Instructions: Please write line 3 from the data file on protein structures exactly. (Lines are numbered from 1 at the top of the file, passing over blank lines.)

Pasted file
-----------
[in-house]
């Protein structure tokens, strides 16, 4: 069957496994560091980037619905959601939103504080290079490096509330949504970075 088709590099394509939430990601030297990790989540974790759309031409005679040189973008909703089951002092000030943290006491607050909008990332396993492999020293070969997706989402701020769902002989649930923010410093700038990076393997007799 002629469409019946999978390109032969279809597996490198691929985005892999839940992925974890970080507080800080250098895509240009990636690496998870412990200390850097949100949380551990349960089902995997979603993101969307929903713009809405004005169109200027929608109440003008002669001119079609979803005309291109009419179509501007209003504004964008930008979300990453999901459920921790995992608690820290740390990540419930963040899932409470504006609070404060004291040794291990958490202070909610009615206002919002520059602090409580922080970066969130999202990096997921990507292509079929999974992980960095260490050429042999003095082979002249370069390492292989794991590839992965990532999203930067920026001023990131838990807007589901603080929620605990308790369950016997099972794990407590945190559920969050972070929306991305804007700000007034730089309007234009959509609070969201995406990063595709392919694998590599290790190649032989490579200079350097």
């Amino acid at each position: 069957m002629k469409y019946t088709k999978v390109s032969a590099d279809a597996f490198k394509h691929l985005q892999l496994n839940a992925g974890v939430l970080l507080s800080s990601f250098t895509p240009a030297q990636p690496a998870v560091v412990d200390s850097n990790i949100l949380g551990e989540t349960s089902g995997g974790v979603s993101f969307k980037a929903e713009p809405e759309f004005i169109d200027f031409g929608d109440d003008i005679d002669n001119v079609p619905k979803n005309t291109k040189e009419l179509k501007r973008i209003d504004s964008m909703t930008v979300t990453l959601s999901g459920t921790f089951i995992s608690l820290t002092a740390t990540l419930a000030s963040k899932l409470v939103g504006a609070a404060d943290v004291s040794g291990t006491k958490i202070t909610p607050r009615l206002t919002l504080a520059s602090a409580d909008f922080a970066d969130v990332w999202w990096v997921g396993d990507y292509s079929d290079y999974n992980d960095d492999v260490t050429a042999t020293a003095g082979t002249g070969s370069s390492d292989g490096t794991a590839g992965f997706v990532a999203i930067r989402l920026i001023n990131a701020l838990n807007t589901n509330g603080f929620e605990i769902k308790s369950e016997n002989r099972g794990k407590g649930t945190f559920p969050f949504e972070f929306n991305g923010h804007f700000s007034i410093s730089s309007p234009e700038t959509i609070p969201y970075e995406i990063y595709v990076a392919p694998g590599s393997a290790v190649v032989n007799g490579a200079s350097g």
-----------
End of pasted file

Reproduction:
């Amino acid at each position: 069957m002629k469409y019946t088709k999978v390109s032969a590099d279809a597996f490198k394509h691929l985005q892999l496994n839940a992925g974890v939430l970080l507080s800080s990601f250098t895509p240009a030297q990636p690496a998870v560091v412990d200390s850097n990790i949100l949380g551990e989540t349960s089902g995997g974790v979603s993101f969307k980037a929903e713009p809405e759309f004005i169109d200027f031409g929608d109440d003008i005679d002669n001119v079609p619905k979803n005309t291109k040189e009419l179509k501007r973008i209003d504004s964008m909703t930008v979300t990453l959601s999901g459920t921790f089951i995992s608690l820290t002092a740390t990540l419930a000030s963040k899932l409470v939103g504006a609070a404060d943290v004291s040794g291990t006491k958490i202070t909610p607050r009615l206002t919002l504080a520059s602090a409580d909008f922080a970066d969130v990332w999202w990096v997921g396993d990507y292509s079929d290079y999974n992980d960095d492999v260490t050429a042999t020293a003095g082979t002249g070969s370069s390492d292989g490096t794991a590839g992965f997706v990532a999203i930067r989402l920026i001023n990131a701020l838990n807007t589901n509330g603080f929620e605990i769902k308790s369950e016997n002989r099972g794990k407590g649930t945190f559920p969050f949504e972070f929306n991305g923010h804007f700000s007034i410093s730089s309007p234009e700038t959509i609070p969201y970075e995406i990063y595709v990076a392919p694998g590599s393997a290790v190649v032989n007799g490579a200079s350097g």